2 The procedure

2.1 Indications and current treatments

2.1.1 Tennis elbow (also known as lateral epicondylitis) is characterised by chronic degeneration at the origin of the extensor carpi radialis brevis muscle on the lateral epicondyle of the humerus. It is usually caused by injury or overuse. Symptoms include pain, weakness and stiffness of the outer elbow.

2.1.2 Conservative treatments include rest, application of ice, analgesic medication, non-steroidal anti-inflammatory drugs, orthotic devices, physiotherapy, eccentric training/stretching and corticosteroid injection.

2.2 Outline of the procedure

2.2.1 Extracorporeal shockwave therapy is a non-invasive treatment in which a device is used to pass acoustic shockwaves through the skin to the affected area. Ultrasound guidance can be used to assist with positioning of the device.

2.2.2 Extracorporeal shockwave therapy may be applied in one or several sessions. Local anaesthesia may be used because high-energy ESWT can be painful. Different energies can be used and there is evidence that local anaesthesia may influence the outcome of ESWT.

2.2.3 The mechanism by which this therapy might have an effect on tendinopathy is unknown.

Sections 2.3 and 2.4 describe efficacy and safety outcomes from the published literature that the Committee considered as part of the evidence about this procedure. For more detailed information on the evidence, see the overview.

2.3 Efficacy

2.3.1 In a randomised controlled trial (RCT) comparing 272 patients treated by ESWT or sham ESWT, success was reported in 26% (32/124) and 25% (31/122) of patients, respectively, at 3-month follow-up (success defined as a Roles and Maudsley score of 1 or 2 out of 4 and no requirement for additional treatment). An RCT of 93 patients treated by ESWT or steroid injection reported treatment success (at least 50% improvement in Visual Analogue Scale [VAS] score) in 60% (29/48) and 84% (21/25) of patients, respectively, at 3-month follow-up (p < 0.05).

2.3.2 An RCT of 75 patients treated by ESWT or sham ESWT reported that at 3 months, 35% (14/40) and 37% (13/35) of patients, respectively, had at least a 50% improvement in VAS score for pain during the day (p < 0.01 in both treatment groups); and 30% (12/40) and 43% (15/35) of patients, respectively, had at least a 50% improvement in VAS score for pain at night (p value stated as 'non-significant' and p < 0.05, respectively).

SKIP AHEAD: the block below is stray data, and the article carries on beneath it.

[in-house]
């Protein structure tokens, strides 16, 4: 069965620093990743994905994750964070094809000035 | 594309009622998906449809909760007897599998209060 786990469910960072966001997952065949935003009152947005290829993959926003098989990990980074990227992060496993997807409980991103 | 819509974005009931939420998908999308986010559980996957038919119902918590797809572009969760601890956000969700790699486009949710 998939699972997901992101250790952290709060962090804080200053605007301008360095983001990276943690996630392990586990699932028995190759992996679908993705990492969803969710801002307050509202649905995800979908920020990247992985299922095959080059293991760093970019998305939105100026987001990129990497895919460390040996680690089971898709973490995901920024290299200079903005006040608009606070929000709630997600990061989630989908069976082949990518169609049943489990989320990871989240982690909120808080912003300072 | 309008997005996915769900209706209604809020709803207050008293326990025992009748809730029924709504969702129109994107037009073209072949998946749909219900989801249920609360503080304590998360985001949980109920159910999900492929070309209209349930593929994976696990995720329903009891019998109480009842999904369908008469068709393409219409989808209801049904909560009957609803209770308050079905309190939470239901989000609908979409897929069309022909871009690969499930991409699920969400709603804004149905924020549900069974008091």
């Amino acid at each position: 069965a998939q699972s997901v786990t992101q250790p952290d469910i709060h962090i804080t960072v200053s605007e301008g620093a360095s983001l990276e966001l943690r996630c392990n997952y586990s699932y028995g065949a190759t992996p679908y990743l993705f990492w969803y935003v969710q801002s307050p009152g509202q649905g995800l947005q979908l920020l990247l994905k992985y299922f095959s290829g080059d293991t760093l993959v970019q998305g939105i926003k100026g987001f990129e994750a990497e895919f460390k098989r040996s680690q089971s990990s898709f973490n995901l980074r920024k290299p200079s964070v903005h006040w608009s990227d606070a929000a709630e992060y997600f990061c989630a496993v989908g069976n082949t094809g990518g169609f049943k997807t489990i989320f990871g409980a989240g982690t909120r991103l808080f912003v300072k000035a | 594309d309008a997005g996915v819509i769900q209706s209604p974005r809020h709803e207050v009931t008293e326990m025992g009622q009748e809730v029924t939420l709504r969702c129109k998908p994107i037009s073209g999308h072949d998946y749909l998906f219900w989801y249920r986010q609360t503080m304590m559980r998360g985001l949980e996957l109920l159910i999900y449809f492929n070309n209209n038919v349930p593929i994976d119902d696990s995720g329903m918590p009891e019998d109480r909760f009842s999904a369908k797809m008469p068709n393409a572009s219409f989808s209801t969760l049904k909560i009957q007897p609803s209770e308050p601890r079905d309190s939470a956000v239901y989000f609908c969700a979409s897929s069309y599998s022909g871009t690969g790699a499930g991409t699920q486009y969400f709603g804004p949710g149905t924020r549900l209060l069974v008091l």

2.3.3 The Specialist Advisers listed key efficacy outcomes as relief of symptoms and functional improvement.

2.4 Safety

2.4.1 Two RCTs of 272 and 114 patients reported pain in 11% (15/134) and 50% (28/56) of ESWT patients, and 4% (6/136) and 22% (13/58) of sham ESWT patients, respectively.

2.4.2 In the RCT of 272 patients, transient skin reddening occurred in 31% (42/134) of ESWT patients and 8% (11/136) of sham ESWT patients, and transient swelling occurred in 7% (9/134) and 6% (8/136) of patients, respectively.

2.4.3 The RCT of 114 patients treated by ESWT or sham ESWT reported a local reaction (not otherwise described) in 11% (6/56) and 9% (5/58) of patients, respectively. In this study 18% (10/56) of patients in the ESWT group experienced nausea compared with none in the sham ESWT group.

2.4.4 In the RCT of 75 patients, 2 patients in the ESWT group had worsened symptoms after 2 treatment sessions and withdrew from the study.

2.4.5 The Specialist Advisers listed adverse events as bruising, transient skin reddening and local skin damage. Theoretical adverse events include rupture of the common extensor tendon.

2.5 Other comments

2.5.1 The Committee found interpretation of the data difficult because of the diversity of treatment protocols and comparators used, varying reported end points and inconsistencies in terms of the use of local anaesthesia and energy type. The results of studies conflicted and there was evidence of a substantial placebo response. Previous guidance on this procedure published in 2005 had found the evidence on efficacy inadequate, and new evidence has not been published to alter that view.

2.5.2 Tennis elbow is a common condition and many patients who have it are refractory to other treatments. If the procedure is efficacious in selected patients, it has the potential for a high impact. This makes provision of robust data particularly important.

  • National Institute for Health and Care Excellence (NICE)